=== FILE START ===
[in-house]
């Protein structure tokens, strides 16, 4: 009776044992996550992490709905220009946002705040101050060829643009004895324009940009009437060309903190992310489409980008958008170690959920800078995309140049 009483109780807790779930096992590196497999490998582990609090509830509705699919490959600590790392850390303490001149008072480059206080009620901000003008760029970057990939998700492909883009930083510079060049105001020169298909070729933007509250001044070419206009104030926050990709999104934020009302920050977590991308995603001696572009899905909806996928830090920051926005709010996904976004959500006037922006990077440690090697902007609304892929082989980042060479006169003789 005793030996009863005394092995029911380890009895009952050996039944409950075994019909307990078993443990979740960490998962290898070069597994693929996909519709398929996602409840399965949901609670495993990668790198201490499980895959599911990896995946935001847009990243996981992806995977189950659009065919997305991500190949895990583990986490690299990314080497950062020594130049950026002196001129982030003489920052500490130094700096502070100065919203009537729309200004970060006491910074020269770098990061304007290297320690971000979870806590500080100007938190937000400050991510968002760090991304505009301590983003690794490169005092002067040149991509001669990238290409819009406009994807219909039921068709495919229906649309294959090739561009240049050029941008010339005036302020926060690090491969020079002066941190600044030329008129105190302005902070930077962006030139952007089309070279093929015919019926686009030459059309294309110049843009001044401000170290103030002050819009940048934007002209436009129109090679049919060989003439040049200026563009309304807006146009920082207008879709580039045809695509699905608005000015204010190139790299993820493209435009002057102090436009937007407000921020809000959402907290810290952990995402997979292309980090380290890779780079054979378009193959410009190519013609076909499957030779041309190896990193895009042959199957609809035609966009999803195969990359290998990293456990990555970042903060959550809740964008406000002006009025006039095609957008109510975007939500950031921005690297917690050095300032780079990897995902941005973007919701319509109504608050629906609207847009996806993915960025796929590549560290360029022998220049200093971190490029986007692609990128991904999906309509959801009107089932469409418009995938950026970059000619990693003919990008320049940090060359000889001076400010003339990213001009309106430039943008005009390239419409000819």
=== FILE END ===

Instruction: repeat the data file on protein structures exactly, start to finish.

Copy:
[in-house]
């Protein structure tokens, strides 16, 4: 009776044992996550992490709905220009946002705040101050060829643009004895324009940009009437060309903190992310489409980008958008170690959920800078995309140049 009483109780807790779930096992590196497999490998582990609090509830509705699919490959600590790392850390303490001149008072480059206080009620901000003008760029970057990939998700492909883009930083510079060049105001020169298909070729933007509250001044070419206009104030926050990709999104934020009302920050977590991308995603001696572009899905909806996928830090920051926005709010996904976004959500006037922006990077440690090697902007609304892929082989980042060479006169003789 005793030996009863005394092995029911380890009895009952050996039944409950075994019909307990078993443990979740960490998962290898070069597994693929996909519709398929996602409840399965949901609670495993990668790198201490499980895959599911990896995946935001847009990243996981992806995977189950659009065919997305991500190949895990583990986490690299990314080497950062020594130049950026002196001129982030003489920052500490130094700096502070100065919203009537729309200004970060006491910074020269770098990061304007290297320690971000979870806590500080100007938190937000400050991510968002760090991304505009301590983003690794490169005092002067040149991509001669990238290409819009406009994807219909039921068709495919229906649309294959090739561009240049050029941008010339005036302020926060690090491969020079002066941190600044030329008129105190302005902070930077962006030139952007089309070279093929015919019926686009030459059309294309110049843009001044401000170290103030002050819009940048934007002209436009129109090679049919060989003439040049200026563009309304807006146009920082207008879709580039045809695509699905608005000015204010190139790299993820493209435009002057102090436009937007407000921020809000959402907290810290952990995402997979292309980090380290890779780079054979378009193959410009190519013609076909499957030779041309190896990193895009042959199957609809035609966009999803195969990359290998990293456990990555970042903060959550809740964008406000002006009025006039095609957008109510975007939500950031921005690297917690050095300032780079990897995902941005973007919701319509109504608050629906609207847009996806993915960025796929590549560290360029022998220049200093971190490029986007692609990128991904999906309509959801009107089932469409418009995938950026970059000619990693003919990008320049940090060359000889001076400010003339990213001009309106430039943008005009390239419409000819």